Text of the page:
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Web-only Exclusives
November 30, 2000

From Our Correspondent: Hirohito and the War
A conversation with biographer Herbert Bix

From Our Correspondent: A Rough Road Ahead
Bad news for the Philippines - and some others

From Our Correspondent: Making Enemies
Indonesia needs friends. So why is it picking fights?

AsiaweekTimeAsia NowAsiaweek story

FEBRUARY 4, 2000 VOL. 26 NO. 4

Many Losers, But Few Winners
BW Resources' Tan says he also is a victim

Tan (right) bet that casino King Stanley Ho would complete his royal flush, but the cards are not going his way Edwin Tuyay for Asiaweek
BW Resources once looked like a sure thing. The Philippines gambling concern had the backing of President Joseph Estrada. Its shares were rocketing on the stock market. And it had snagged a $30-million investment from Macau casino mogul Stanley Ho and signed him on as chairman. Then the lucky nag turned into a laggard. Its stock dropped like a stone, prompting investigations by market regulators. Estrada found his previous support of the company had turned into a jinx after he allegedly pressured the Securities and Exchange Commission (SEC) to ease off. And Ho found himself under fierce attack from the Catholic Church, which opposes gambling, and from anti-crime activists, who accuse him of having links with triad gangsters. "I have never been attacked like this," Ho complained to Philippine reporters last week. "If I am really unwelcome and if President Estrada says, 'Stanley Ho, I am sorry I could not encourage you to invest anymore,' then I quit."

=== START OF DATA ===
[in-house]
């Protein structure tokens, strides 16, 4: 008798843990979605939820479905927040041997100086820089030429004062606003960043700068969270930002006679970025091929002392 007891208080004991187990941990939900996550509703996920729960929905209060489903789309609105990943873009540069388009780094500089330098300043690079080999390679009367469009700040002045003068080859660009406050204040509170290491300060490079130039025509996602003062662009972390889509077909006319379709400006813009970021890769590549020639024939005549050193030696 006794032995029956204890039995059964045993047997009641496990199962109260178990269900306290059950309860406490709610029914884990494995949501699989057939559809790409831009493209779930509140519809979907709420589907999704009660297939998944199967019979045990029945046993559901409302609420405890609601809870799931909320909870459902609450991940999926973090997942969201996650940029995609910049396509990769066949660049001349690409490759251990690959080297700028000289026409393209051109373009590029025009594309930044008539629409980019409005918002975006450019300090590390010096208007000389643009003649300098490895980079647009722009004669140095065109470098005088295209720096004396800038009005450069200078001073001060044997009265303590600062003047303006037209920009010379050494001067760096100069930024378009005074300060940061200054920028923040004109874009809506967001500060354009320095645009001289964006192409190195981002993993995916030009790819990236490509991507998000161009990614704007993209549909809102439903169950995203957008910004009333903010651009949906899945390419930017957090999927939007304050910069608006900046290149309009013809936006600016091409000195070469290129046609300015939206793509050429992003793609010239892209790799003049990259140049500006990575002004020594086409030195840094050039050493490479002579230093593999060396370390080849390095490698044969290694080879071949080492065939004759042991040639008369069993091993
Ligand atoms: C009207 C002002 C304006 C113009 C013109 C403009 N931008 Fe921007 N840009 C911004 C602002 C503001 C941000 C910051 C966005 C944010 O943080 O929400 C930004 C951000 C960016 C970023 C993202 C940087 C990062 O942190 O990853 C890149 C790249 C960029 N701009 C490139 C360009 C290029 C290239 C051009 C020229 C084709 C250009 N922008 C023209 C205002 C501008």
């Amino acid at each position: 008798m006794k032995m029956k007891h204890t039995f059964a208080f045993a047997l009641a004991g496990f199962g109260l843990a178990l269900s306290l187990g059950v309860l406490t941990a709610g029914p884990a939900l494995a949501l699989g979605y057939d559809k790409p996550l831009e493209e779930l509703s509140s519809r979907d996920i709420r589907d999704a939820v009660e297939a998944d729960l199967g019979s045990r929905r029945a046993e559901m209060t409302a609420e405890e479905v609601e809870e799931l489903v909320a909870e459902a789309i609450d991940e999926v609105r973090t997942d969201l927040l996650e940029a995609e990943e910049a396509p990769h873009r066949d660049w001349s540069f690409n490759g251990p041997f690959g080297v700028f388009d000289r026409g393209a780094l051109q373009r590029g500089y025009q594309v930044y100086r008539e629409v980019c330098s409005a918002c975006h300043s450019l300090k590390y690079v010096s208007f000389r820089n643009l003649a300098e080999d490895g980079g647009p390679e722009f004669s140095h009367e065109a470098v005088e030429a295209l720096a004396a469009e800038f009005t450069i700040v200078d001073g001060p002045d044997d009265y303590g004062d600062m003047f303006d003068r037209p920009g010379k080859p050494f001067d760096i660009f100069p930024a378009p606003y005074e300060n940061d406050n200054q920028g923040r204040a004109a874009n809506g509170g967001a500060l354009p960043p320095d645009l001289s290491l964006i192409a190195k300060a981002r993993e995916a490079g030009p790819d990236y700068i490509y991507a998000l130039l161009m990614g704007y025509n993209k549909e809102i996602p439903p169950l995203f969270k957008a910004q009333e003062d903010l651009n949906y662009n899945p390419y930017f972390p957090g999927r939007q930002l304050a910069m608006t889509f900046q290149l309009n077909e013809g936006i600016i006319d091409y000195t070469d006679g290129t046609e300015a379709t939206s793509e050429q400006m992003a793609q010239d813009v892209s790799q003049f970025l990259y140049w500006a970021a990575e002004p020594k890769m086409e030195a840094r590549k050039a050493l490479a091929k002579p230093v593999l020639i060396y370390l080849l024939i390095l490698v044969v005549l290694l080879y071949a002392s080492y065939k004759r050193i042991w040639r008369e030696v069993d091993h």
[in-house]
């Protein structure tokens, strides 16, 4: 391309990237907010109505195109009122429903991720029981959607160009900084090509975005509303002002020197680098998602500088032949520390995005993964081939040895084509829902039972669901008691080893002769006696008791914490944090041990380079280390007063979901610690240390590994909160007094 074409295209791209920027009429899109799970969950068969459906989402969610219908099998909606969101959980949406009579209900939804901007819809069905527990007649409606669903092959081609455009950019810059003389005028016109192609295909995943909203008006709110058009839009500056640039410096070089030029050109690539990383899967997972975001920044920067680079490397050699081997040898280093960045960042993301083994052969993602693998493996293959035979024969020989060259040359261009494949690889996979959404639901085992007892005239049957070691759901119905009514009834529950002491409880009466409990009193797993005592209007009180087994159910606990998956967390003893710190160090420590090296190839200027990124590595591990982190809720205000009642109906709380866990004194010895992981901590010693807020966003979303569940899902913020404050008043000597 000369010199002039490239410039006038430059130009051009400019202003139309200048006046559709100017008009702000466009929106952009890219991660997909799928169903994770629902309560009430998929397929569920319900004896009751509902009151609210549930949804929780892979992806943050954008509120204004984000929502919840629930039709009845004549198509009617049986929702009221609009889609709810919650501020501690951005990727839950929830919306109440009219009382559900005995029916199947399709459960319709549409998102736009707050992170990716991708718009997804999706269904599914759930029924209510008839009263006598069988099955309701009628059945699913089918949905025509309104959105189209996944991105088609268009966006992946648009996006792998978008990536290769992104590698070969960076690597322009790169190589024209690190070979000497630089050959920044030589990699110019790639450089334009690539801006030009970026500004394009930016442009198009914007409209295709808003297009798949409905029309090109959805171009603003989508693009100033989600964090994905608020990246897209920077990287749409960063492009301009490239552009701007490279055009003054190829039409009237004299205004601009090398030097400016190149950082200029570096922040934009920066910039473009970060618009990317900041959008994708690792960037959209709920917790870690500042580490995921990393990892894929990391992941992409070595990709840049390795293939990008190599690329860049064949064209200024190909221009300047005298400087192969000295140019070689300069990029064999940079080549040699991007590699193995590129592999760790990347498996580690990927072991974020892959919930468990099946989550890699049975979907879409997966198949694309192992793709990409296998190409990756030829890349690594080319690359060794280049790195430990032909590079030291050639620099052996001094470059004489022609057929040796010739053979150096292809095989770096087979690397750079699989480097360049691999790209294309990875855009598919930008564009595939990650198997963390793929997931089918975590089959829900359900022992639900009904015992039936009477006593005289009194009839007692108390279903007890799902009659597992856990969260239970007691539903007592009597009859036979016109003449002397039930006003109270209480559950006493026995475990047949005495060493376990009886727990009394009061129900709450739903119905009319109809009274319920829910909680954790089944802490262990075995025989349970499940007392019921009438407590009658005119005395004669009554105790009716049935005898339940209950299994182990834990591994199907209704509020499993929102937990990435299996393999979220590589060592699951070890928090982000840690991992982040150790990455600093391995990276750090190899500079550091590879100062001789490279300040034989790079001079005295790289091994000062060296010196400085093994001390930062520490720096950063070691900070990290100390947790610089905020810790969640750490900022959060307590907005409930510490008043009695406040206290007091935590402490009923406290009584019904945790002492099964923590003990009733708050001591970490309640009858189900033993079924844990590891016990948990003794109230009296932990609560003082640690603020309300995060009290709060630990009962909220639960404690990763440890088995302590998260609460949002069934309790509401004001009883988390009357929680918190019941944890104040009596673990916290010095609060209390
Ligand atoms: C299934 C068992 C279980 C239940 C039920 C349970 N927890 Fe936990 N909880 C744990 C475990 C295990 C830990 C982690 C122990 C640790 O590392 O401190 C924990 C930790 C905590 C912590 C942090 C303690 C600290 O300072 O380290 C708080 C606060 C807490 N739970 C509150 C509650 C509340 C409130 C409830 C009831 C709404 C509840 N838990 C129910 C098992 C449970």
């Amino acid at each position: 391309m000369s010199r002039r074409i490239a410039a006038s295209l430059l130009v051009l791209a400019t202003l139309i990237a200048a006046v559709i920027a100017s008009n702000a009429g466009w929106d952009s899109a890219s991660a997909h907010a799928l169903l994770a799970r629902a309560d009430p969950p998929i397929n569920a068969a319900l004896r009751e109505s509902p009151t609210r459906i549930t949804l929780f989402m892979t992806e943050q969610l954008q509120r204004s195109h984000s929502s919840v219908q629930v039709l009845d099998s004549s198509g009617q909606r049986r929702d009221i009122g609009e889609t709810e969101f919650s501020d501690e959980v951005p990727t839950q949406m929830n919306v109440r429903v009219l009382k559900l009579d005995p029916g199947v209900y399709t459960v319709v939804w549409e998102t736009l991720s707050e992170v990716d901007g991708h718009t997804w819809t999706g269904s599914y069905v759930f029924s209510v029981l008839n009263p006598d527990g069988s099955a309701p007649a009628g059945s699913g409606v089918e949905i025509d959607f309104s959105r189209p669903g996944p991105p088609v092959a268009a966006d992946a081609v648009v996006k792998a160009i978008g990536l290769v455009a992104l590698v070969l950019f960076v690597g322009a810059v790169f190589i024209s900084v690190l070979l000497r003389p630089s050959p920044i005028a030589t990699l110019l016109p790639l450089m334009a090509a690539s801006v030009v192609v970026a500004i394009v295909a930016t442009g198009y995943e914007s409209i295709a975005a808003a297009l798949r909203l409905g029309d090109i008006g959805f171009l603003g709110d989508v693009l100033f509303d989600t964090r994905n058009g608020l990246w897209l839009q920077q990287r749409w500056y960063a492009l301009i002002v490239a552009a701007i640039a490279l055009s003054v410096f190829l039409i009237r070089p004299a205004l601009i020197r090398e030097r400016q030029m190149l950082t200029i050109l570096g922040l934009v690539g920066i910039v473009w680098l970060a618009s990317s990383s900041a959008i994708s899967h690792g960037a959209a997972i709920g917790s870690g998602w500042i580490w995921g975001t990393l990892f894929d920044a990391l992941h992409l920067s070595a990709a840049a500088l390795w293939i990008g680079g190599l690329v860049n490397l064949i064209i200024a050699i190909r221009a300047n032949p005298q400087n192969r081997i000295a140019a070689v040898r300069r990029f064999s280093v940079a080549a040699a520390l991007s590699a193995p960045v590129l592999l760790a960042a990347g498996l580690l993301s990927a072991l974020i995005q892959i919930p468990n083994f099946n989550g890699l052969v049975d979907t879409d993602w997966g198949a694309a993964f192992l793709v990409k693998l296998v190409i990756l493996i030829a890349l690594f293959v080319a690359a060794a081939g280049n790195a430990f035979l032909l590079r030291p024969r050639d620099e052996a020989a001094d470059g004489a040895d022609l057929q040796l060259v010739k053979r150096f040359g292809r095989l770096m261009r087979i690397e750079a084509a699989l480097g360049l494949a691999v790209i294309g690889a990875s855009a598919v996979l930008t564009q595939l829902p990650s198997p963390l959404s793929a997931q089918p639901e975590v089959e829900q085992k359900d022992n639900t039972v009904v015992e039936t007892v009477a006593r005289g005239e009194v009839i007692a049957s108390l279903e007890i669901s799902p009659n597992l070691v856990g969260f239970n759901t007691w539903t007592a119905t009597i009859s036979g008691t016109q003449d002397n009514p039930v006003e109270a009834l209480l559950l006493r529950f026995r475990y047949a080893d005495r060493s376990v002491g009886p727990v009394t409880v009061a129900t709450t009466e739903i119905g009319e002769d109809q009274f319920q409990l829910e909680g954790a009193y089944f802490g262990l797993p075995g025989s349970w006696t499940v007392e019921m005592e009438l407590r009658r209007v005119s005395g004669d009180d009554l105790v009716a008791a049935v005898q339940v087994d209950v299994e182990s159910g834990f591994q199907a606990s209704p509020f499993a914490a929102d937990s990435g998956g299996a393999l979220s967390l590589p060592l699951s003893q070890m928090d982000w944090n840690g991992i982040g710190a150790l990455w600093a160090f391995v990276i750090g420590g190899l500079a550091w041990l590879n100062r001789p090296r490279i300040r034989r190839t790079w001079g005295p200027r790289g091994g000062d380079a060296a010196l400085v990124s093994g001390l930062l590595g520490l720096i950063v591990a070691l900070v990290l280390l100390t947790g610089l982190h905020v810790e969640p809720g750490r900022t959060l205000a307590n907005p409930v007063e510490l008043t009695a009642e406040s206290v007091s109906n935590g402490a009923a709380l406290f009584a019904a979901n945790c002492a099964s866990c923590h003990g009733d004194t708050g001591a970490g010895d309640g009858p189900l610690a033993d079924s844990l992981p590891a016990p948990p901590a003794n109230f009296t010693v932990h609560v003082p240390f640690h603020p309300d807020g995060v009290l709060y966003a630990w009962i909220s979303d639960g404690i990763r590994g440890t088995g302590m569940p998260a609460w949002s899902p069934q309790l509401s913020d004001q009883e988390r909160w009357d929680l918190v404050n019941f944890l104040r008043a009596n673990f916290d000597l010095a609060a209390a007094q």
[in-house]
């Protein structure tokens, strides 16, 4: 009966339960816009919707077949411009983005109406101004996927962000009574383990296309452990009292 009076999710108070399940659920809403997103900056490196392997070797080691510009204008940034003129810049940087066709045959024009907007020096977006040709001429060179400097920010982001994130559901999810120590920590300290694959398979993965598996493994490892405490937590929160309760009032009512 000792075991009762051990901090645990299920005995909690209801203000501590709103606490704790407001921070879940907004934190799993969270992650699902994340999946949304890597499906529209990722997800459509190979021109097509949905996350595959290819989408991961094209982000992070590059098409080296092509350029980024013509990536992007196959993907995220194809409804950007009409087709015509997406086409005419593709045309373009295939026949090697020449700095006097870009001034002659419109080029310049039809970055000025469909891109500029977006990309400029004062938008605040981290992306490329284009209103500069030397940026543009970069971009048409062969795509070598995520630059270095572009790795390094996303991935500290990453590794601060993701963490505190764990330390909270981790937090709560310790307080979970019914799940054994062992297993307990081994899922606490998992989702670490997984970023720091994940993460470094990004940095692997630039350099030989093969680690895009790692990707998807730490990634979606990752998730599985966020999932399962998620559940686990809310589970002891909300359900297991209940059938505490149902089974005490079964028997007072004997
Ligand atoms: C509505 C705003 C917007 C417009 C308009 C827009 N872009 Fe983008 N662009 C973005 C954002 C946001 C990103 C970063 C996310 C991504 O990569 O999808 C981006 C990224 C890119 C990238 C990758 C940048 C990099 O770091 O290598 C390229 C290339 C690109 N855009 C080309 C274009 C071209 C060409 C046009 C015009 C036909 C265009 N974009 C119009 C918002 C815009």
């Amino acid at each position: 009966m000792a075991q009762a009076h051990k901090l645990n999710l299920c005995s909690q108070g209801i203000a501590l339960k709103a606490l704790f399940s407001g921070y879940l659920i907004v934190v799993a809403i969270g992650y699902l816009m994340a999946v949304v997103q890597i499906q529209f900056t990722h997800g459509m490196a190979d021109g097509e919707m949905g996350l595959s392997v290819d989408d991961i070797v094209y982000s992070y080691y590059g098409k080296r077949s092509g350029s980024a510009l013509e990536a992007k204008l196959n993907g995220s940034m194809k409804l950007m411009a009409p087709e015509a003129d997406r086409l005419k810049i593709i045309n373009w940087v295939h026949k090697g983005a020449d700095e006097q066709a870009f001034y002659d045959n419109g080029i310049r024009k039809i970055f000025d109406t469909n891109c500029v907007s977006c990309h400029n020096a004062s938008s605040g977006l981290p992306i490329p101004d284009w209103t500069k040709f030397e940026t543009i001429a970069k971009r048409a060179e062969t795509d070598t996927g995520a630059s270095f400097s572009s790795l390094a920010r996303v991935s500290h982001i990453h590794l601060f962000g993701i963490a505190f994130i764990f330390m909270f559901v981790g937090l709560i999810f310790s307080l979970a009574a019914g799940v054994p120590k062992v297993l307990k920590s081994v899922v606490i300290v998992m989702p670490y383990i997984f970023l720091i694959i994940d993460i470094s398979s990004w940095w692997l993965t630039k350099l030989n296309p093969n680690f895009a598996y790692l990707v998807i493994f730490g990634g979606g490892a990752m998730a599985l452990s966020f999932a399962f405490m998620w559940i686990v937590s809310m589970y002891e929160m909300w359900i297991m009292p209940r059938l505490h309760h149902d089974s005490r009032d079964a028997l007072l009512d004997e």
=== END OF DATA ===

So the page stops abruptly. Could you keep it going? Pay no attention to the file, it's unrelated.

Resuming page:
At the center of it all is Dante Tan. Last year he was on his way to becoming the Philippines' gambling czar. Now he is being vilified as the man who nearly sank the nation's stock market and still may sink the president. But Tan, 50, is having none of it. "Some people are out to destroy me, and in the process attack the president," he tells Asiaweek. "My business rivals are out to bring me down, while the president's opponents are out to embarrass him by hitting me." The would-be high roller began his career as a small town accountant and tire dealer in Quezon province, south of Manila. His friendship with Estrada dates back to the latter's campaign for the Senate in 1987. Tan formed Best World Gaming and Entertainment Corp. (BWGE) in early 1998 and applied for a license to operate on-line bingo nationwide from the state-owned gambling agency and casino operator, Pagcor. He was turned down. After Estrada became president in June, Tan tried again. In December, he finally got it.